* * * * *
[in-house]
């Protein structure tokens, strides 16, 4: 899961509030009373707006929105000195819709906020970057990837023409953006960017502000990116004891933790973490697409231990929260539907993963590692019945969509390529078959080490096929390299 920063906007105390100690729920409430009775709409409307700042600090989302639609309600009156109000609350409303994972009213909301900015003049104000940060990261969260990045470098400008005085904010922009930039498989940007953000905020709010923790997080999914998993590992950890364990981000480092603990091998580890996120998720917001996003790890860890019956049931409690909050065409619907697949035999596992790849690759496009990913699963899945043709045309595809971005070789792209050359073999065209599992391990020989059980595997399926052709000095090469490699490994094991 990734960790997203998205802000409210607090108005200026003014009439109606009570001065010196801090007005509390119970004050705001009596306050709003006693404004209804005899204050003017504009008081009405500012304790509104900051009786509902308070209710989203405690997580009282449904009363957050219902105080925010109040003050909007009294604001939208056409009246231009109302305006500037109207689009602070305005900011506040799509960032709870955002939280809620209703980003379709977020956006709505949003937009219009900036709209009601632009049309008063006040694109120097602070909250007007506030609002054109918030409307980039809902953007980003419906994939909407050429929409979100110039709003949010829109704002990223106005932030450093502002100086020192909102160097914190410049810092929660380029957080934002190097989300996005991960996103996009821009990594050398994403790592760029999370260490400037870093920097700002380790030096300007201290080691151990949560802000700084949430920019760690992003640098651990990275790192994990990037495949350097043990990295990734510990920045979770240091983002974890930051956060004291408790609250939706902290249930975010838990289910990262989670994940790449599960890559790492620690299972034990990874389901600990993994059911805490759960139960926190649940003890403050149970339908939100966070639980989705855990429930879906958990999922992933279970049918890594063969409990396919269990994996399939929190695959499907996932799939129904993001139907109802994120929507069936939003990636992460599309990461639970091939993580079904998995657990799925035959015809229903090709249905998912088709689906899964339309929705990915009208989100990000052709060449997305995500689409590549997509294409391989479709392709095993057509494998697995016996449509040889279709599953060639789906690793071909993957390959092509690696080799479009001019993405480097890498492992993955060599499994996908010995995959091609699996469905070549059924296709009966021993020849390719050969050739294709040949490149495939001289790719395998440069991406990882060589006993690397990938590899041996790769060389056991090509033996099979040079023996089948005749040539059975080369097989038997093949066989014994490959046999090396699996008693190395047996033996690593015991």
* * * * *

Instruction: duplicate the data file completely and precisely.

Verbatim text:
[in-house]
């Protein structure tokens, strides 16, 4: 899961509030009373707006929105000195819709906020970057990837023409953006960017502000990116004891933790973490697409231990929260539907993963590692019945969509390529078959080490096929390299 920063906007105390100690729920409430009775709409409307700042600090989302639609309600009156109000609350409303994972009213909301900015003049104000940060990261969260990045470098400008005085904010922009930039498989940007953000905020709010923790997080999914998993590992950890364990981000480092603990091998580890996120998720917001996003790890860890019956049931409690909050065409619907697949035999596992790849690759496009990913699963899945043709045309595809971005070789792209050359073999065209599992391990020989059980595997399926052709000095090469490699490994094991 990734960790997203998205802000409210607090108005200026003014009439109606009570001065010196801090007005509390119970004050705001009596306050709003006693404004209804005899204050003017504009008081009405500012304790509104900051009786509902308070209710989203405690997580009282449904009363957050219902105080925010109040003050909007009294604001939208056409009246231009109302305006500037109207689009602070305005900011506040799509960032709870955002939280809620209703980003379709977020956006709505949003937009219009900036709209009601632009049309008063006040694109120097602070909250007007506030609002054109918030409307980039809902953007980003419906994939909407050429929409979100110039709003949010829109704002990223106005932030450093502002100086020192909102160097914190410049810092929660380029957080934002190097989300996005991960996103996009821009990594050398994403790592760029999370260490400037870093920097700002380790030096300007201290080691151990949560802000700084949430920019760690992003640098651990990275790192994990990037495949350097043990990295990734510990920045979770240091983002974890930051956060004291408790609250939706902290249930975010838990289910990262989670994940790449599960890559790492620690299972034990990874389901600990993994059911805490759960139960926190649940003890403050149970339908939100966070639980989705855990429930879906958990999922992933279970049918890594063969409990396919269990994996399939929190695959499907996932799939129904993001139907109802994120929507069936939003990636992460599309990461639970091939993580079904998995657990799925035959015809229903090709249905998912088709689906899964339309929705990915009208989100990000052709060449997305995500689409590549997509294409391989479709392709095993057509494998697995016996449509040889279709599953060639789906690793071909993957390959092509690696080799479009001019993405480097890498492992993955060599499994996908010995995959091609699996469905070549059924296709009966021993020849390719050969050739294709040949490149495939001289790719395998440069991406990882060589006993690397990938590899041996790769060389056991090509033996099979040079023996089948005749040539059975080369097989038997093949066989014994490959046999090396699996008693190395047996033996690593015991």